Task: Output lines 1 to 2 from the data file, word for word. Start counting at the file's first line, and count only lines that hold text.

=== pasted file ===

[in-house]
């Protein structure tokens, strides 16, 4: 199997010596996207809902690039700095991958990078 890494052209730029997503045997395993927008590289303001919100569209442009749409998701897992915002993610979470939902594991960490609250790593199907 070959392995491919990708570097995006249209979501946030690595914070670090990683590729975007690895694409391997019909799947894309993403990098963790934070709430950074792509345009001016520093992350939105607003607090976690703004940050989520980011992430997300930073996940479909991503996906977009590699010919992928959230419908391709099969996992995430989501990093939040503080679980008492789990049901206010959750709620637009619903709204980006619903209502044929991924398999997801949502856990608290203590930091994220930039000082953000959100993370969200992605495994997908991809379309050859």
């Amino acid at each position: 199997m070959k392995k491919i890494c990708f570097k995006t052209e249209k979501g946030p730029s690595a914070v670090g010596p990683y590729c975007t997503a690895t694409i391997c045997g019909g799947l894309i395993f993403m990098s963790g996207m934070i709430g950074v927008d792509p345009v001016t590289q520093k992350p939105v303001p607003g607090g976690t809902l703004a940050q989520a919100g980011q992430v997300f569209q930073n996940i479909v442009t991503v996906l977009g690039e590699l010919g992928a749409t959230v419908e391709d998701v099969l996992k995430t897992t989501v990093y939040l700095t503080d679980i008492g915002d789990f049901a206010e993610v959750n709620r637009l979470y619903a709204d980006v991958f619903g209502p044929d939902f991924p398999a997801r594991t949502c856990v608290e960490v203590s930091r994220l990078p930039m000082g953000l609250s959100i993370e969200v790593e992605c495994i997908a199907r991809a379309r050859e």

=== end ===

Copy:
[in-house]
């Protein structure tokens, strides 16, 4: 199997010596996207809902690039700095991958990078 890494052209730029997503045997395993927008590289303001919100569209442009749409998701897992915002993610979470939902594991960490609250790593199907 070959392995491919990708570097995006249209979501946030690595914070670090990683590729975007690895694409391997019909799947894309993403990098963790934070709430950074792509345009001016520093992350939105607003607090976690703004940050989520980011992430997300930073996940479909991503996906977009590699010919992928959230419908391709099969996992995430989501990093939040503080679980008492789990049901206010959750709620637009619903709204980006619903209502044929991924398999997801949502856990608290203590930091994220930039000082953000959100993370969200992605495994997908991809379309050859």